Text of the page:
This innovative London wine merchant recently opened its third store in Clapham’s Abbeville Road, to join outlets in Hackney and Crouch End. It offers a broad range of wines with a particular emphasis on Portugal and Italy, as well as spirits and craft beers and ciders – which have their own section called the Brew Testament. Enomatic machines, online sales and themed tastings are all part of the service. All wines are colour-coded according to style, food-matched and concisely described both in-store and online. The Telegraph Magazine named Bottle Apostle Britain’s best small wine shop in 2011. Owner Andrew Eakins tells OLN about it.

Sum up your shop.

Relaxed, unpretentious and informative – but most of all, full of great wines.

What sets you apart from other drinks retailers?

Our range. We meticulously select of importers as well as importing directly to offer more selection. We’ll never compromise to get wines just to fill a certain category. It’s not what we’re about, and it’s not why people come to independent merchants.

Who is your fiercest competitor?

Like-minded independent stores with the same focus on sourcing distinct wines.

And how do you maintain an edge over them?

Staff knowledge, loyal returning customers and a great rapport with our suppliers. By balancing these three factors we’re able to create a successful independent environment where everyone wins.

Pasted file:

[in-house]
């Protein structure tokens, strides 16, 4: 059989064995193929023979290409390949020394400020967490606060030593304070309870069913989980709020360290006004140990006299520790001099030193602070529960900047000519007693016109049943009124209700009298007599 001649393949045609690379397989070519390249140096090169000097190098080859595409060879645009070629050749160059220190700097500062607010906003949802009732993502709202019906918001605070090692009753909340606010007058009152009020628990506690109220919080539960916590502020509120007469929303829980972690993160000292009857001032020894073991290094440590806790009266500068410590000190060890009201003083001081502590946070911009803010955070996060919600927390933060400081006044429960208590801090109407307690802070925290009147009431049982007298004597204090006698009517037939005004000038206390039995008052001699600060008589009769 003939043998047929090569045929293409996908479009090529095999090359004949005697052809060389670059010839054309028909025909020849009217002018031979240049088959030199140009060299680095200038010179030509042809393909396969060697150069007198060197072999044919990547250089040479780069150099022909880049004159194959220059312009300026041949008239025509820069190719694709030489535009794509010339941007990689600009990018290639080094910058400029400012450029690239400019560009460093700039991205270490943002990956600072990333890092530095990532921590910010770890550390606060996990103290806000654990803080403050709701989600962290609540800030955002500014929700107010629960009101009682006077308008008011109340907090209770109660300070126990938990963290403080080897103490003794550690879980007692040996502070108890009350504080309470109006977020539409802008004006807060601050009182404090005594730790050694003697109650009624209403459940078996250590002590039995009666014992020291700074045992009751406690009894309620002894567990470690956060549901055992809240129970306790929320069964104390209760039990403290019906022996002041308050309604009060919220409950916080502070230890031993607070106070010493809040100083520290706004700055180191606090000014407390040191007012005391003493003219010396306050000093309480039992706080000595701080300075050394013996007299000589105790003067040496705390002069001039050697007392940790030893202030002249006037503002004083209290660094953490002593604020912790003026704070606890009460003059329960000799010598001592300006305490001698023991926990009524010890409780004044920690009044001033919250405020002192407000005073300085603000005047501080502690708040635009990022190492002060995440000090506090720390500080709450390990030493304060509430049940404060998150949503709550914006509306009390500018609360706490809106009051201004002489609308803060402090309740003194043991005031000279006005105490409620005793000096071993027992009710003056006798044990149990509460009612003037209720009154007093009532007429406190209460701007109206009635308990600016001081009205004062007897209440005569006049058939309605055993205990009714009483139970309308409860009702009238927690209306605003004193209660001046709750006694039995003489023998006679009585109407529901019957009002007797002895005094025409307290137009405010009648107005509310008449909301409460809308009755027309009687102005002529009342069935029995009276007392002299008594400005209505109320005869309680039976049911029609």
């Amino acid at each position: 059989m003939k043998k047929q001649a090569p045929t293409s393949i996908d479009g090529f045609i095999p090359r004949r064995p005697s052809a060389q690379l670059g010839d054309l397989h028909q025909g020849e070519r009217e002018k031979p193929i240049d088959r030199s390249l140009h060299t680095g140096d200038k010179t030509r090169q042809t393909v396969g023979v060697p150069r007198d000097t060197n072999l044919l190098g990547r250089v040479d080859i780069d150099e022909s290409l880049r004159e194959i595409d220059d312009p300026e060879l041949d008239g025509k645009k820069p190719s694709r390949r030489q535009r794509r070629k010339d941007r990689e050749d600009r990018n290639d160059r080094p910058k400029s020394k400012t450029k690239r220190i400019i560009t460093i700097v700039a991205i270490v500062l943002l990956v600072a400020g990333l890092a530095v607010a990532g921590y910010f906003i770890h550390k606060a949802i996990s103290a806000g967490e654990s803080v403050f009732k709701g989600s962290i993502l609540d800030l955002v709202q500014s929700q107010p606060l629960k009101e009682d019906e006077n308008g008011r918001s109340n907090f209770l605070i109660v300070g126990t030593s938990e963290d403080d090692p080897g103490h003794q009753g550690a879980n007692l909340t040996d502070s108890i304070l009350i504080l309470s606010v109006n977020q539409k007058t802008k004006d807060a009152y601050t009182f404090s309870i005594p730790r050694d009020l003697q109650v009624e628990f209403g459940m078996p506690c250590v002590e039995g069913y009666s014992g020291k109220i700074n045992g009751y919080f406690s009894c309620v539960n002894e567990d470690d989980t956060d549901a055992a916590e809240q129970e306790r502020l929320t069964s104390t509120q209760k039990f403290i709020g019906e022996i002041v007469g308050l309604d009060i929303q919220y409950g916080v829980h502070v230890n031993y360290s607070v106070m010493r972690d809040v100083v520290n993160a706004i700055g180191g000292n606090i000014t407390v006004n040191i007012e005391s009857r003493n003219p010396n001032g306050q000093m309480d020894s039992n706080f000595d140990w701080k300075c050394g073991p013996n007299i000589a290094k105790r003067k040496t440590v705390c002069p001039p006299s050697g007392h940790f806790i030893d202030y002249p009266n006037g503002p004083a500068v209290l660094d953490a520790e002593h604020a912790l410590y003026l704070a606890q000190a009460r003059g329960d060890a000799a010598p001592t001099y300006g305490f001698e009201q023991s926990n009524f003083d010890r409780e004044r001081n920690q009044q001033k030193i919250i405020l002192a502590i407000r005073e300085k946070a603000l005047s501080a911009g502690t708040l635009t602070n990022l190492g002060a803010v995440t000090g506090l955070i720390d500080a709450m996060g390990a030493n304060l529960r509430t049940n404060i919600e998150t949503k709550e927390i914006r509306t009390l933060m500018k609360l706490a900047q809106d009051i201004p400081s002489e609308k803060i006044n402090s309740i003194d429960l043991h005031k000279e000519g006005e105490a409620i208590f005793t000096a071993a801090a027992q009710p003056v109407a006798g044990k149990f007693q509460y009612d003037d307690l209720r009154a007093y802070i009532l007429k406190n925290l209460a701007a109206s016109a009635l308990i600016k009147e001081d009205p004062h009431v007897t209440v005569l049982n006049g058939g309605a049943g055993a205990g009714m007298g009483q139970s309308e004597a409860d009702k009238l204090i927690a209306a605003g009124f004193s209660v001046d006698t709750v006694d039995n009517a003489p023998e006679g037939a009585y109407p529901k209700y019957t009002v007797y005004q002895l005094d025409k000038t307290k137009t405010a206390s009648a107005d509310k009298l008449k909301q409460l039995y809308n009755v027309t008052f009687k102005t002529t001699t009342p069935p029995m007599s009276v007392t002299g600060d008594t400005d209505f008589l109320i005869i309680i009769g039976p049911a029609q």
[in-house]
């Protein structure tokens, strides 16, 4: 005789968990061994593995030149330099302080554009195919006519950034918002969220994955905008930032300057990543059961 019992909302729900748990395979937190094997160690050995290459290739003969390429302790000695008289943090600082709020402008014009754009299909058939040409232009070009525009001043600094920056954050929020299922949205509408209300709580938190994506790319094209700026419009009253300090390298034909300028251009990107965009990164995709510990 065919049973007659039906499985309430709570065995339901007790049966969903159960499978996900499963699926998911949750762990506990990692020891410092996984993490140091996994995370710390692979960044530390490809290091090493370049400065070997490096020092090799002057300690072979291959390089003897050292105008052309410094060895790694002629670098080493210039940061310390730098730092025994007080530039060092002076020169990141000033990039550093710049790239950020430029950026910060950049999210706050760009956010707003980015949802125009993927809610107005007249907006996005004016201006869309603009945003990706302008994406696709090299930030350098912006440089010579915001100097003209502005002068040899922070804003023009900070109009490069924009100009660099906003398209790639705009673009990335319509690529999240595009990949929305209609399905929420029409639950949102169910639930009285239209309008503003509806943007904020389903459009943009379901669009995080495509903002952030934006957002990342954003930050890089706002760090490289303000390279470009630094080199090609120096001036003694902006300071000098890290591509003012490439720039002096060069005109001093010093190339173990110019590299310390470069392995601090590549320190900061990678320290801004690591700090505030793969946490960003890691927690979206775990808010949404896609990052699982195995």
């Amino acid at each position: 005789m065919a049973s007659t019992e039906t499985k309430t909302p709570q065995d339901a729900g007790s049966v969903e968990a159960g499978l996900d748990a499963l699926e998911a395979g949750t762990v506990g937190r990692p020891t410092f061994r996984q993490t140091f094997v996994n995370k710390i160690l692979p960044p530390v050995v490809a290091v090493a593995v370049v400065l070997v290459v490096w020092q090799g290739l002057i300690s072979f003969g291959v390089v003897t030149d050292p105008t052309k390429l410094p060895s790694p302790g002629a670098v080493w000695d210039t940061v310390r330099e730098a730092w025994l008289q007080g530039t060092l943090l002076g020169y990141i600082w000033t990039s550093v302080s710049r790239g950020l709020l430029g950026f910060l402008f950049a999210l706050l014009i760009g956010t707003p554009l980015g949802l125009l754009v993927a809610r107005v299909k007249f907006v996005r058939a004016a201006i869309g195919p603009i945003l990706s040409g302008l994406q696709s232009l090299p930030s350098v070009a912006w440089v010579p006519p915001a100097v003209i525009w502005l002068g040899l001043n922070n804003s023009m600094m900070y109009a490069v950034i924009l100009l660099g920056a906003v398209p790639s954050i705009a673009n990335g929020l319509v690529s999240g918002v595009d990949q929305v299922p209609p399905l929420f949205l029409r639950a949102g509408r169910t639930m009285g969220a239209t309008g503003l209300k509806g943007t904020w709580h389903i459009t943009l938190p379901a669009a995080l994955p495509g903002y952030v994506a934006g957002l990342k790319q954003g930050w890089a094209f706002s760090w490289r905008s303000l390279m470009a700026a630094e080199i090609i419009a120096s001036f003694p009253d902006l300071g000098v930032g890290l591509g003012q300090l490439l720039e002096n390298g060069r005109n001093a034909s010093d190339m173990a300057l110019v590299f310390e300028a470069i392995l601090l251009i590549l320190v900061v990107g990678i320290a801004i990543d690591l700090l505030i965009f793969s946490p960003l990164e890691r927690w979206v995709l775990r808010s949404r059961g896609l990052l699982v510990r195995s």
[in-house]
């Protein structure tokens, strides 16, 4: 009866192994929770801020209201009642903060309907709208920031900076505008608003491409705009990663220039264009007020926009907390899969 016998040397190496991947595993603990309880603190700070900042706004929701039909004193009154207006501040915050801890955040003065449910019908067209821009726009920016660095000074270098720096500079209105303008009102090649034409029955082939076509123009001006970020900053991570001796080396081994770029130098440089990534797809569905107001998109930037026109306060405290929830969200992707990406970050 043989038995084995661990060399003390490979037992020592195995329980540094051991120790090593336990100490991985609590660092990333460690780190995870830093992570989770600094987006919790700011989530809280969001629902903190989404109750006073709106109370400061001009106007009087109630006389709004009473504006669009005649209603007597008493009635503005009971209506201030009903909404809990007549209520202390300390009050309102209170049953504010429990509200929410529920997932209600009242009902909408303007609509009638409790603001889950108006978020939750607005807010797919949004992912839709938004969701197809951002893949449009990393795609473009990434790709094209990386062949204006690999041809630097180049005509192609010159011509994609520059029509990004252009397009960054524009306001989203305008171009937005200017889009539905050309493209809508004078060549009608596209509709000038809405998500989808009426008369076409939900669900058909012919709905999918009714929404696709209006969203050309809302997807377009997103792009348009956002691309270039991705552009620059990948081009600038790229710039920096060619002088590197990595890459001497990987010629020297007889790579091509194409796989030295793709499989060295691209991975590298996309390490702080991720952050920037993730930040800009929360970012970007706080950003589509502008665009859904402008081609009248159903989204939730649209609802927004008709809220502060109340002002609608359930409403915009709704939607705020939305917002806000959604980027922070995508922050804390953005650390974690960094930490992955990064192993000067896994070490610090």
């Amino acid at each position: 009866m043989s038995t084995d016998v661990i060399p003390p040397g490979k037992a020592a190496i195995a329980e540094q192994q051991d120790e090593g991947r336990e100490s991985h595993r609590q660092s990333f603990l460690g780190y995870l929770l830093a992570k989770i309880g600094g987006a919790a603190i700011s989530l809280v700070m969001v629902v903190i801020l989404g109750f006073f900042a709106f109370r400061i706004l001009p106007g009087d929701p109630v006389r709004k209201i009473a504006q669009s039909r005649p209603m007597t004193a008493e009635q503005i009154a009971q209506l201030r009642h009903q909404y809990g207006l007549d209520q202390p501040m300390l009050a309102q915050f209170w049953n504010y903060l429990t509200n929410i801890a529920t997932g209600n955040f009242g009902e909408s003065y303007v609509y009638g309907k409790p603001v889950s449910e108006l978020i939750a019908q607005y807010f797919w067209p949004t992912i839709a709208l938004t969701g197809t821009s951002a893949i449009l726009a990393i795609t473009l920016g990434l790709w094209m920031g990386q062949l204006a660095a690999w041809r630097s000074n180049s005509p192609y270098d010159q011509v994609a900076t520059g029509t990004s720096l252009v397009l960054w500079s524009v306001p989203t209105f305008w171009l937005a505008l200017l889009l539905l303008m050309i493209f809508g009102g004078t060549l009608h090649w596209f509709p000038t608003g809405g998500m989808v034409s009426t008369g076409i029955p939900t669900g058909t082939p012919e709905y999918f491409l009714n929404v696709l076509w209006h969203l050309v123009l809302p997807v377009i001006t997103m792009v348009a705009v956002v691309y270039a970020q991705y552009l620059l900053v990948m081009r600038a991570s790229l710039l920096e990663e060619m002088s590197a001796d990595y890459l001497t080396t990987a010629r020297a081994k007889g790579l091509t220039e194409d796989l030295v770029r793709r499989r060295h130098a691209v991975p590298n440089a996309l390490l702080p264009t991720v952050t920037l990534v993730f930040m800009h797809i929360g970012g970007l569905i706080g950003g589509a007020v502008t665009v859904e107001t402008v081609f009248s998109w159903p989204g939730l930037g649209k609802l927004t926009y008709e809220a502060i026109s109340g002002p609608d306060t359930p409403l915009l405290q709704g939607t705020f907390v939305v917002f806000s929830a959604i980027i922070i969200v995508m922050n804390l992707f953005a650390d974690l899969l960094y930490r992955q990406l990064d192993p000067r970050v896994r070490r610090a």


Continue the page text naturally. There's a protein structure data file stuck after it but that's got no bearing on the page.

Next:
How do you keep customers coming back?

It’s not as easy as selling wine – trust and loyalty are key. We spend the time to get to know who walks through the door, their likes and, just as importantly, their dislikes. The trust you gain helps to develop long-term relationships and some of the most loyal wine-drinkers in London. You can’t build a thriving independent business based on one-time customers. We love being able to get a unique wine with the confidence that our customers are going to give it a go on our recommendation.

What area of the business is performing best at the moment?

Our range of Portuguese and northern Italian wines are particularly interesting at the moment. Like us, our customers are seeing a lot of value and exceptional quality in these areas. There’s a lot of room for exploration and so many varieties that are new to a lot of palates which keeps things interesting. Also, our side project dedicated to craft beers and ciders called the Brew Testament has really taken off over the past year. We’re thrilled to be able to reach a new segment of our customers with this rapidly growing list of beers and ciders. It’s becoming increasingly important to the business.

What’s your biggest challenge as a retailer?

Sharing the retailing environment with supermarkets and the discounting of wines.

Give us your top retailing tip:

Sell wines to match the food people are eating.

What has been your biggest business mistake?

Thinking I could run this business properly while holding another full-time job. I opened the first Bottle Apostle shop in July 2009, but continued working as a maintenance manager in a hotel four days a week until December 2012. It was good because it kept me in wages – when you open a business you don’t make anything in the first three years – but it didn’t help the business.

What’s the best advice you’ve ever been given?

You’ve got two ears and one mouth.